Last week, the ENOUGH Project released a report urging the international community to change its approach toward the conflict in eastern Democratic Republic of Congo (DRC) – to abandon its tradition of “parachute diplomacy” and peacekeeping quick-fixes in favor of sustained, high-level pressure that will achieve a political settlement and establish long-term security in the region.
Specifically, ENOUGH argues that the international community should:
Give MONUC (the UN peacekeeping mission in DRC) explicit directions to use force to protect civilians from attack by all armed groups: The deployment of an additional 3,000 peacekeepers to reinforce MONUC recently authorized by the UN Security council will take months, posing a significant obstacle to the improvement of security conditions in the east. However, according to ENOUGH, the force’s inability to protect civilians is due more to a lack of political will than inadequate equipment and troop levels. The UNSC plans to renew MONUC’s mandate this month, and ENOUGH advocates that the mandate be revised to make explicit the responsibility of peacekeepers to use force to protect civilians, and that troop-contributing countries hold their forces accountable for carrying out this mandate.
Develop a structure and strategy for sustained diplomacy: According to ENOUGH, the mediation team made up of former Nigerian President Olesegun Obasanjo and former Tanzanian President Benjamin Mkapa will need substantial backing from the US, the UK, the EU, and other outside actors with leverage. Those involved in the political process should focus on eroding rebel leader General Laurent Nkunda’s support within DRC, removing the FDLR from the country, and pressuring the Rwandan government to end cross-border support for Nkunda.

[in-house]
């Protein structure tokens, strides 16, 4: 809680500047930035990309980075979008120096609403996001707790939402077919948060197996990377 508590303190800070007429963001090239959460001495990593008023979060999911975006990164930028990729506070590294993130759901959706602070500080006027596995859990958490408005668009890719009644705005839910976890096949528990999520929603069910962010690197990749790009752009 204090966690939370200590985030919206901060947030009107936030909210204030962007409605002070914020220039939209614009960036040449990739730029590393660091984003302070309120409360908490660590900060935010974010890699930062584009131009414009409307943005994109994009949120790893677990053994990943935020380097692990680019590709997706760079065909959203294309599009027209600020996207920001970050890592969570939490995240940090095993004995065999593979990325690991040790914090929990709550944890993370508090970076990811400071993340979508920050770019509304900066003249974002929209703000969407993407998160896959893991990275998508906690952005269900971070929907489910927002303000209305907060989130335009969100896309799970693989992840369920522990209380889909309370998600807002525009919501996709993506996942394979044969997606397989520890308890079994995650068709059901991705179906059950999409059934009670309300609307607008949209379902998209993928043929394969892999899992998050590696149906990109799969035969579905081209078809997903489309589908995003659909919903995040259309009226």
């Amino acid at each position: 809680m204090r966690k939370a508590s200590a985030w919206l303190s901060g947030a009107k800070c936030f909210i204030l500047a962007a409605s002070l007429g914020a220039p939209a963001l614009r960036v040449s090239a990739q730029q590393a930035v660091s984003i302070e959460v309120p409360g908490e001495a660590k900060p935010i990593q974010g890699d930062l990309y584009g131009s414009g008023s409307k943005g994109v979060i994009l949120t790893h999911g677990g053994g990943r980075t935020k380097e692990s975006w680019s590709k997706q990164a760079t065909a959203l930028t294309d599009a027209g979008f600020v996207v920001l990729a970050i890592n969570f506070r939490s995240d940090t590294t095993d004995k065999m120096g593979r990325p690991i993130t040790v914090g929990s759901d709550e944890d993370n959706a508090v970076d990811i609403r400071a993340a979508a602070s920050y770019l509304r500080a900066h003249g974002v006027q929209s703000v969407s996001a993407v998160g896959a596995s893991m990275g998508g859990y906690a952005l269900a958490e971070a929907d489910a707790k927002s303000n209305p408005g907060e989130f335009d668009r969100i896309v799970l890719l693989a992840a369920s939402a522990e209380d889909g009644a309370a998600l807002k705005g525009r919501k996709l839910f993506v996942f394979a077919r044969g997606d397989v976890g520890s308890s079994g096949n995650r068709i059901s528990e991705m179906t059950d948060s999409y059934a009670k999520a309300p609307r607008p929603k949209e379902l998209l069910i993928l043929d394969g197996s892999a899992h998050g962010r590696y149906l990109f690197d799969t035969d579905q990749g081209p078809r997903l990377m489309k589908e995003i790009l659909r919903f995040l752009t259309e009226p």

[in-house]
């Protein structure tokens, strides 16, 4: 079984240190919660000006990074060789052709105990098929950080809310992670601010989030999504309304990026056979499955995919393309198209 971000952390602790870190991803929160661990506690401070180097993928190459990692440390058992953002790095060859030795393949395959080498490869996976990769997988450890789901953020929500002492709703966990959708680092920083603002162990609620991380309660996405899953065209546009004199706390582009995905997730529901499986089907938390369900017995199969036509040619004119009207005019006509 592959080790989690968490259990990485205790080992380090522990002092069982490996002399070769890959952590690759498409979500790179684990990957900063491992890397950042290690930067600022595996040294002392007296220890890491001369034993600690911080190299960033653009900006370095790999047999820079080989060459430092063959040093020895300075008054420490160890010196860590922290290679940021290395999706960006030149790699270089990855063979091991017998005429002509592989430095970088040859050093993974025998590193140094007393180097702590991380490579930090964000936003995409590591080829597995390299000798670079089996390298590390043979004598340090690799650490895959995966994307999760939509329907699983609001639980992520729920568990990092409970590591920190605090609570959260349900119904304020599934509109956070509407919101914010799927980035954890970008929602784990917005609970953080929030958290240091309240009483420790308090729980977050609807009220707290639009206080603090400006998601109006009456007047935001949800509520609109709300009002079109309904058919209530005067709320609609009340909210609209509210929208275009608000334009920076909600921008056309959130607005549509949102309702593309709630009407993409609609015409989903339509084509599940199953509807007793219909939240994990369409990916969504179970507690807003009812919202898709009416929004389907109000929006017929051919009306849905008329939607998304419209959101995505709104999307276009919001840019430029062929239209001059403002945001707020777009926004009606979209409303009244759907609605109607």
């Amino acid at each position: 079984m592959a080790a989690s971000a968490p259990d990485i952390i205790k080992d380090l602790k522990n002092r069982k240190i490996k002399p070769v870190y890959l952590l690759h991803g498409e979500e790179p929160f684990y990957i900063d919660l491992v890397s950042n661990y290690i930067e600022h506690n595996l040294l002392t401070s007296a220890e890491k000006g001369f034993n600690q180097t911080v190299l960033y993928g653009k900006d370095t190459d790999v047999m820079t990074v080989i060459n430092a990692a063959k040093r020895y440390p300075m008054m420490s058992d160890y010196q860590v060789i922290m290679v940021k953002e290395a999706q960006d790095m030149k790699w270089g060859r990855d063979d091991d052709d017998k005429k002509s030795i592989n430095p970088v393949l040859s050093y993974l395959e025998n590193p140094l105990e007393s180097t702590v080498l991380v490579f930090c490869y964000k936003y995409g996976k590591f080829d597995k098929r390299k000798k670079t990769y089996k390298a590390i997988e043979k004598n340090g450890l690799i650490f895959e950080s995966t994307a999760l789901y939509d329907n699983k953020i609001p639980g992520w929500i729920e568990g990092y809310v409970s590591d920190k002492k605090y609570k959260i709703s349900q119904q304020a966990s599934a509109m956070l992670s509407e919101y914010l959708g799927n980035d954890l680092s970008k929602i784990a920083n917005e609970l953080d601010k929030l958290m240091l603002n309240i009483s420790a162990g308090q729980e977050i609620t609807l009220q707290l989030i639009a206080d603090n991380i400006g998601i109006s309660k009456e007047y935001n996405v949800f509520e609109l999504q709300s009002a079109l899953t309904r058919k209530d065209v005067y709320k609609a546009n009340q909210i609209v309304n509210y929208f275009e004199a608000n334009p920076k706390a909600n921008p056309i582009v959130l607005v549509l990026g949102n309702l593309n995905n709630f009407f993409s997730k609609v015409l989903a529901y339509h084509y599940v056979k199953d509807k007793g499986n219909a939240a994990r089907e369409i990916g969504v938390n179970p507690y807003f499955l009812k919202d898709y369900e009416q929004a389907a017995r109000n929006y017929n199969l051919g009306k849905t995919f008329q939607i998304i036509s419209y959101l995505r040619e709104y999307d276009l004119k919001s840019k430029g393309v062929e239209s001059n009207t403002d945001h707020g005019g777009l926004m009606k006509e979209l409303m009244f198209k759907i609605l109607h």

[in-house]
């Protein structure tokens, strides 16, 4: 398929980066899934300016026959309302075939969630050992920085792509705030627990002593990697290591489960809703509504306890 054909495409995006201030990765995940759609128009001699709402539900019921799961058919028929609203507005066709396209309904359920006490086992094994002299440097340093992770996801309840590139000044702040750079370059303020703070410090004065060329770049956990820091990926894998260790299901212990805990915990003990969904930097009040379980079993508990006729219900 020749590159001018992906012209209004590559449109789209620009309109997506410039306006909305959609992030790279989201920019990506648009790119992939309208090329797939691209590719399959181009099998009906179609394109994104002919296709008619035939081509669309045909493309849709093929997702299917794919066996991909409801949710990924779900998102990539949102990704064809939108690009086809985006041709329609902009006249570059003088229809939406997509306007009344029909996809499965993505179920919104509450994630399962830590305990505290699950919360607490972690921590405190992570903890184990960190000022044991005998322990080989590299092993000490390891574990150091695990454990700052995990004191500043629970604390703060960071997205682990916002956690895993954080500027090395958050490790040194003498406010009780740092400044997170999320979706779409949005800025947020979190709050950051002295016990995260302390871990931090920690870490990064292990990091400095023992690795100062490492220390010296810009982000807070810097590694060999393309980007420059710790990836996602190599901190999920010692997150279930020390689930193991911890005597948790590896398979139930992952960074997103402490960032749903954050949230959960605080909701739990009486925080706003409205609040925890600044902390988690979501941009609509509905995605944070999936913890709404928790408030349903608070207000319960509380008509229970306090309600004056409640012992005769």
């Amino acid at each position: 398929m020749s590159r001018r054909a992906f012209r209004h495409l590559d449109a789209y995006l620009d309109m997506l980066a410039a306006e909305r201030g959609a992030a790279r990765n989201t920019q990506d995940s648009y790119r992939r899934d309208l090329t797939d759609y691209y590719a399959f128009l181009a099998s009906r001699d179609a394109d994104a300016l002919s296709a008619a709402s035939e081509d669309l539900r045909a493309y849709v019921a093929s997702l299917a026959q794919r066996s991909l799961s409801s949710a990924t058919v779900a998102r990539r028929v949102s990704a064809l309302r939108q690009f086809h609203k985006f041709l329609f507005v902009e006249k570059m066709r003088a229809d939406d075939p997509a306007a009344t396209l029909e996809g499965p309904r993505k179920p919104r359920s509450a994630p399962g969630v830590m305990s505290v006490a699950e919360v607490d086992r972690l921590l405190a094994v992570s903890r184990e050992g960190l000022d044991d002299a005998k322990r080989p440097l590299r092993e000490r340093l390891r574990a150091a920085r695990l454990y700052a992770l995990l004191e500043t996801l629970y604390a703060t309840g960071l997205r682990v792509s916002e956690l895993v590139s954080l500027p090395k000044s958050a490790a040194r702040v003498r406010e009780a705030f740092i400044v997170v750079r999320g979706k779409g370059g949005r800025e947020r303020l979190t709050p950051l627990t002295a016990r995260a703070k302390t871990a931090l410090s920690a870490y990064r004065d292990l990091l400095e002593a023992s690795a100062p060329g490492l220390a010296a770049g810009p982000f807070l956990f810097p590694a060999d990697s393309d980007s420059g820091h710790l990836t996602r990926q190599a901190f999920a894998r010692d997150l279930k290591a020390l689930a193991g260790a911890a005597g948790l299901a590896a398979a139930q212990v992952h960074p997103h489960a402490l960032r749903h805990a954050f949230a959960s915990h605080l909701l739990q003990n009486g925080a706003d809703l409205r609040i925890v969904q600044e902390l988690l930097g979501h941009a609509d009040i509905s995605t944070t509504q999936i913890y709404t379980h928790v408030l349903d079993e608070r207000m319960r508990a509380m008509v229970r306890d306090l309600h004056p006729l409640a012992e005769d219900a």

Introduce accountability for atrocities committed by all parties to the conflict: In order to address the persistence of impunity in eastern DRC, ENOUGH argues that MONUC should raise the profile of its reporting on human rights abuses, and that the International Criminal Court should investigate crimes committed during the most recent round of fighting.
Plan a credible counterinsurgency strategy to remove the FDLR (Rwandan Hutu militia) from eastern Congo: In light of the DRC and Rwandan governments’ inability and unwillingness to deal with the presence of the FDLR, ENOUGH argues that the US and European countries should pressure FDLR leadership – in Congo and abroad – through financial, diplomatic, and judicial channels, explore options for military action to deal with the militia, and pressure the DRC and Rwandan governments to increase efforts to toward demobilizing and reintegrating rank-and-file FDLR fighters.
Lay the ground work for long-term follow through: In order to break the cycle of conflict in DRC, ENOUGH argues that the drivers of the violence must be addressed. This includes measures to decrease demand for illegally exploited minerals from eastern DRC, a sustained effort to normalize relations between Congo and Rwanda, a multilateral effort to establish and capable and professional Congolese army, a sustained effort toward accountability for human rights abuses, and greater investment in local peace building initiatives and building capacity in Congolese civil society.
Click here to read the full report, to access the related activist brief, and to download an audio version.